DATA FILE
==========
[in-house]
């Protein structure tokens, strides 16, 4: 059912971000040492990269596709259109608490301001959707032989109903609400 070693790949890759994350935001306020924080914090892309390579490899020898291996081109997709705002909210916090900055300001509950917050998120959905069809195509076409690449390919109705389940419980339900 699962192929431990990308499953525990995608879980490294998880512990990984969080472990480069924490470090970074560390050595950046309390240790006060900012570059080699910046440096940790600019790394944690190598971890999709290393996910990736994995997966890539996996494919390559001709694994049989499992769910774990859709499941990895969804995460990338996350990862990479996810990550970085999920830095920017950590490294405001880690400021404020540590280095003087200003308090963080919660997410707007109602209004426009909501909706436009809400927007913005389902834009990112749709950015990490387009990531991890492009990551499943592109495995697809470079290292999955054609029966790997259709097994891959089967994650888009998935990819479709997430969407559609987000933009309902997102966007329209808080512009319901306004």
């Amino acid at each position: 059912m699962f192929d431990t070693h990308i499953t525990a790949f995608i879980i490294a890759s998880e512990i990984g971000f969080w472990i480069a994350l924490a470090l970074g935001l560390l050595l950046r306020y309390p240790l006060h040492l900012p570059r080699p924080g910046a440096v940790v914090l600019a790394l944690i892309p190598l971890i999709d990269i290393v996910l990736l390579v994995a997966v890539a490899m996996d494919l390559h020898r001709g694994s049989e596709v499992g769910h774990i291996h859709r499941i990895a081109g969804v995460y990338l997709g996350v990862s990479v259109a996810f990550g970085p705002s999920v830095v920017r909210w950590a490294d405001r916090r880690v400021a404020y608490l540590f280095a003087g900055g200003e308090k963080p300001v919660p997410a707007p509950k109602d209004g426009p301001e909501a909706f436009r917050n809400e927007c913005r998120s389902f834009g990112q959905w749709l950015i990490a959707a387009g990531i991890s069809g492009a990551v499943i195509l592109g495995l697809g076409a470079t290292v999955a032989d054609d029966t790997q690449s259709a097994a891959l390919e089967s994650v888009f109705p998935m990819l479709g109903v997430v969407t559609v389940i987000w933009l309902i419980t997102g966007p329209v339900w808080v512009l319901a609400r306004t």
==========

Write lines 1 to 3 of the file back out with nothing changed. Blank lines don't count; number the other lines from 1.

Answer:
[in-house]
């Protein structure tokens, strides 16, 4: 059912971000040492990269596709259109608490301001959707032989109903609400 070693790949890759994350935001306020924080914090892309390579490899020898291996081109997709705002909210916090900055300001509950917050998120959905069809195509076409690449390919109705389940419980339900 699962192929431990990308499953525990995608879980490294998880512990990984969080472990480069924490470090970074560390050595950046309390240790006060900012570059080699910046440096940790600019790394944690190598971890999709290393996910990736994995997966890539996996494919390559001709694994049989499992769910774990859709499941990895969804995460990338996350990862990479996810990550970085999920830095920017950590490294405001880690400021404020540590280095003087200003308090963080919660997410707007109602209004426009909501909706436009809400927007913005389902834009990112749709950015990490387009990531991890492009990551499943592109495995697809470079290292999955054609029966790997259709097994891959089967994650888009998935990819479709997430969407559609987000933009309902997102966007329209808080512009319901306004």
């Amino acid at each position: 059912m699962f192929d431990t070693h990308i499953t525990a790949f995608i879980i490294a890759s998880e512990i990984g971000f969080w472990i480069a994350l924490a470090l970074g935001l560390l050595l950046r306020y309390p240790l006060h040492l900012p570059r080699p924080g910046a440096v940790v914090l600019a790394l944690i892309p190598l971890i999709d990269i290393v996910l990736l390579v994995a997966v890539a490899m996996d494919l390559h020898r001709g694994s049989e596709v499992g769910h774990i291996h859709r499941i990895a081109g969804v995460y990338l997709g996350v990862s990479v259109a996810f990550g970085p705002s999920v830095v920017r909210w950590a490294d405001r916090r880690v400021a404020y608490l540590f280095a003087g900055g200003e308090k963080p300001v919660p997410a707007p509950k109602d209004g426009p301001e909501a909706f436009r917050n809400e927007c913005r998120s389902f834009g990112q959905w749709l950015i990490a959707a387009g990531i991890s069809g492009a990551v499943i195509l592109g495995l697809g076409a470079t290292v999955a032989d054609d029966t790997q690449s259709a097994a891959l390919e089967s994650v888009f109705p998935m990819l479709g109903v997430v969407t559609v389940i987000w933009l309902i419980t997102g966007p329209v339900w808080v512009l319901a609400r306004t």